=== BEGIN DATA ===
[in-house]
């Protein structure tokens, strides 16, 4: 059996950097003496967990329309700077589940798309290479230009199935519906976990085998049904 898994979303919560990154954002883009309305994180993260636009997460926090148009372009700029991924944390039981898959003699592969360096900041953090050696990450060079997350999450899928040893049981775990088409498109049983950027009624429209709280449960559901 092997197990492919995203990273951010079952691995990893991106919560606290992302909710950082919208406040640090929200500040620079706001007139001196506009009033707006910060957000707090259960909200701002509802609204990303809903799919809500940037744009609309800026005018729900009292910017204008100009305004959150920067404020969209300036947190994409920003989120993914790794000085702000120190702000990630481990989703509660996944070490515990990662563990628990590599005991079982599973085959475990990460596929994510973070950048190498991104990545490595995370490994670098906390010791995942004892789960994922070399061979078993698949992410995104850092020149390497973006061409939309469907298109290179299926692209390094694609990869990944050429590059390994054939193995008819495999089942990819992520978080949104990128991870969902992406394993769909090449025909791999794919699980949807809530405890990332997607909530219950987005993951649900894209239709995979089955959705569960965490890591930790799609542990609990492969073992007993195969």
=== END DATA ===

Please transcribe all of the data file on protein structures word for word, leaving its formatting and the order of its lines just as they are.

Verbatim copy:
[in-house]
């Protein structure tokens, strides 16, 4: 059996950097003496967990329309700077589940798309290479230009199935519906976990085998049904 898994979303919560990154954002883009309305994180993260636009997460926090148009372009700029991924944390039981898959003699592969360096900041953090050696990450060079997350999450899928040893049981775990088409498109049983950027009624429209709280449960559901 092997197990492919995203990273951010079952691995990893991106919560606290992302909710950082919208406040640090929200500040620079706001007139001196506009009033707006910060957000707090259960909200701002509802609204990303809903799919809500940037744009609309800026005018729900009292910017204008100009305004959150920067404020969209300036947190994409920003989120993914790794000085702000120190702000990630481990989703509660996944070490515990990662563990628990590599005991079982599973085959475990990460596929994510973070950048190498991104990545490595995370490994670098906390010791995942004892789960994922070399061979078993698949992410995104850092020149390497973006061409939309469907298109290179299926692209390094694609990869990944050429590059390994054939193995008819495999089942990819992520978080949104990128991870969902992406394993769909090449025909791999794919699980949807809530405890990332997607909530219950987005993951649900894209239709995979089955959705569960965490890591930790799609542990609990492969073992007993195969």